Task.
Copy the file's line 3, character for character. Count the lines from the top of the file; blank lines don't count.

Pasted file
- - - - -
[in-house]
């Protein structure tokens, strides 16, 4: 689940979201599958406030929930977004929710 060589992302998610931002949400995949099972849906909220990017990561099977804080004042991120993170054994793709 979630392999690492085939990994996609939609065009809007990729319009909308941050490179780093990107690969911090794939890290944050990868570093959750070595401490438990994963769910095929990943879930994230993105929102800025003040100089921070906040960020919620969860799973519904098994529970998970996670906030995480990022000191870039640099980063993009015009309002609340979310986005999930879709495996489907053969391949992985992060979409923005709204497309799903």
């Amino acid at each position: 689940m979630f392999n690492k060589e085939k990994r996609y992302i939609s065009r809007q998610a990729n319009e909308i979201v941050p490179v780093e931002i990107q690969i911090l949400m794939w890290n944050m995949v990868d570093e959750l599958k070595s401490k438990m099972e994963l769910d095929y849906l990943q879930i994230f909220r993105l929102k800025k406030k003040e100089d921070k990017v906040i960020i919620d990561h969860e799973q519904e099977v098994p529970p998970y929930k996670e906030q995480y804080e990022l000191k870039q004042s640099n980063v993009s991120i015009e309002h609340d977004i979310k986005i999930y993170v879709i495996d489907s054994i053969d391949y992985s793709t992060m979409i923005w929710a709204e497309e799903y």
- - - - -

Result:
């Amino acid at each position: 689940m979630f392999n690492k060589e085939k990994r996609y992302i939609s065009r809007q998610a990729n319009e909308i979201v941050p490179v780093e931002i990107q690969i911090l949400m794939w890290n944050m995949v990868d570093e959750l599958k070595s401490k438990m099972e994963l769910d095929y849906l990943q879930i994230f909220r993105l929102k800025k406030k003040e100089d921070k990017v906040i960020i919620d990561h969860e799973q519904e099977v098994p529970p998970y929930k996670e906030q995480y804080e990022l000191k870039q004042s640099n980063v993009s991120i015009e309002h609340d977004i979310k986005i999930y993170v879709i495996d489907s054994i053969d391949y992985s793709t992060m979409i923005w929710a709204e497309e799903y």